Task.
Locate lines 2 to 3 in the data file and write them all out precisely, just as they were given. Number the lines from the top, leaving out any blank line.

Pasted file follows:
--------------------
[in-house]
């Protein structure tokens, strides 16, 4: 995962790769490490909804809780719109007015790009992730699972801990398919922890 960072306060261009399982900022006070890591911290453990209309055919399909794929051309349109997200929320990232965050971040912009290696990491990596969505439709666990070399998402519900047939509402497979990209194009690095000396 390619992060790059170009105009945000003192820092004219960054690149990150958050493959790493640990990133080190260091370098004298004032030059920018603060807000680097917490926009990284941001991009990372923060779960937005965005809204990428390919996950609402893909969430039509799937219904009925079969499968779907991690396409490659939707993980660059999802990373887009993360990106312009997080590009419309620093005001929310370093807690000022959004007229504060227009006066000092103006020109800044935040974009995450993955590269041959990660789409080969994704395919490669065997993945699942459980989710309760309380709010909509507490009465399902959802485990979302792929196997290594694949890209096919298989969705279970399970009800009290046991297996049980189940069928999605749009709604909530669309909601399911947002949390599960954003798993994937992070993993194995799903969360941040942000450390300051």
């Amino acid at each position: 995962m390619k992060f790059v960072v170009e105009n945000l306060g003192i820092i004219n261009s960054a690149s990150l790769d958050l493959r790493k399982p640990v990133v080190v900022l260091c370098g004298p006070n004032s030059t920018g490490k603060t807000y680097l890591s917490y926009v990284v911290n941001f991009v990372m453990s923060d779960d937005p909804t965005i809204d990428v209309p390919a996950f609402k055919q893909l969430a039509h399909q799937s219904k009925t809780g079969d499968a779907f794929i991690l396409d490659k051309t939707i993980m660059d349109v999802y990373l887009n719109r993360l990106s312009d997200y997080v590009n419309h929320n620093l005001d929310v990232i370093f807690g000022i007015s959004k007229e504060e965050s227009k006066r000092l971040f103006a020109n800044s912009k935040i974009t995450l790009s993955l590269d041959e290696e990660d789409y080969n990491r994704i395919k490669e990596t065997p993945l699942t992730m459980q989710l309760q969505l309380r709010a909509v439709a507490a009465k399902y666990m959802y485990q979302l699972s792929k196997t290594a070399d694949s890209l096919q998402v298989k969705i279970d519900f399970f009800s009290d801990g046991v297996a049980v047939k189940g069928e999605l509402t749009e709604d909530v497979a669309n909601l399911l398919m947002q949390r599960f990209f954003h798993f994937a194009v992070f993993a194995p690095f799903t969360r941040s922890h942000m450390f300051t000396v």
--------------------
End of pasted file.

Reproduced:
């Protein structure tokens, strides 16, 4: 995962790769490490909804809780719109007015790009992730699972801990398919922890 960072306060261009399982900022006070890591911290453990209309055919399909794929051309349109997200929320990232965050971040912009290696990491990596969505439709666990070399998402519900047939509402497979990209194009690095000396 390619992060790059170009105009945000003192820092004219960054690149990150958050493959790493640990990133080190260091370098004298004032030059920018603060807000680097917490926009990284941001991009990372923060779960937005965005809204990428390919996950609402893909969430039509799937219904009925079969499968779907991690396409490659939707993980660059999802990373887009993360990106312009997080590009419309620093005001929310370093807690000022959004007229504060227009006066000092103006020109800044935040974009995450993955590269041959990660789409080969994704395919490669065997993945699942459980989710309760309380709010909509507490009465399902959802485990979302792929196997290594694949890209096919298989969705279970399970009800009290046991297996049980189940069928999605749009709604909530669309909601399911947002949390599960954003798993994937992070993993194995799903969360941040942000450390300051």
């Amino acid at each position: 995962m390619k992060f790059v960072v170009e105009n945000l306060g003192i820092i004219n261009s960054a690149s990150l790769d958050l493959r790493k399982p640990v990133v080190v900022l260091c370098g004298p006070n004032s030059t920018g490490k603060t807000y680097l890591s917490y926009v990284v911290n941001f991009v990372m453990s923060d779960d937005p909804t965005i809204d990428v209309p390919a996950f609402k055919q893909l969430a039509h399909q799937s219904k009925t809780g079969d499968a779907f794929i991690l396409d490659k051309t939707i993980m660059d349109v999802y990373l887009n719109r993360l990106s312009d997200y997080v590009n419309h929320n620093l005001d929310v990232i370093f807690g000022i007015s959004k007229e504060e965050s227009k006066r000092l971040f103006a020109n800044s912009k935040i974009t995450l790009s993955l590269d041959e290696e990660d789409y080969n990491r994704i395919k490669e990596t065997p993945l699942t992730m459980q989710l309760q969505l309380r709010a909509v439709a507490a009465k399902y666990m959802y485990q979302l699972s792929k196997t290594a070399d694949s890209l096919q998402v298989k969705i279970d519900f399970f009800s009290d801990g046991v297996a049980v047939k189940g069928e999605l509402t749009e709604d909530v497979a669309n909601l399911l398919m947002q949390r599960f990209f954003h798993f994937a194009v992070f993993a194995p690095f799903t969360r941040s922890h942000m450390f300051t000396v």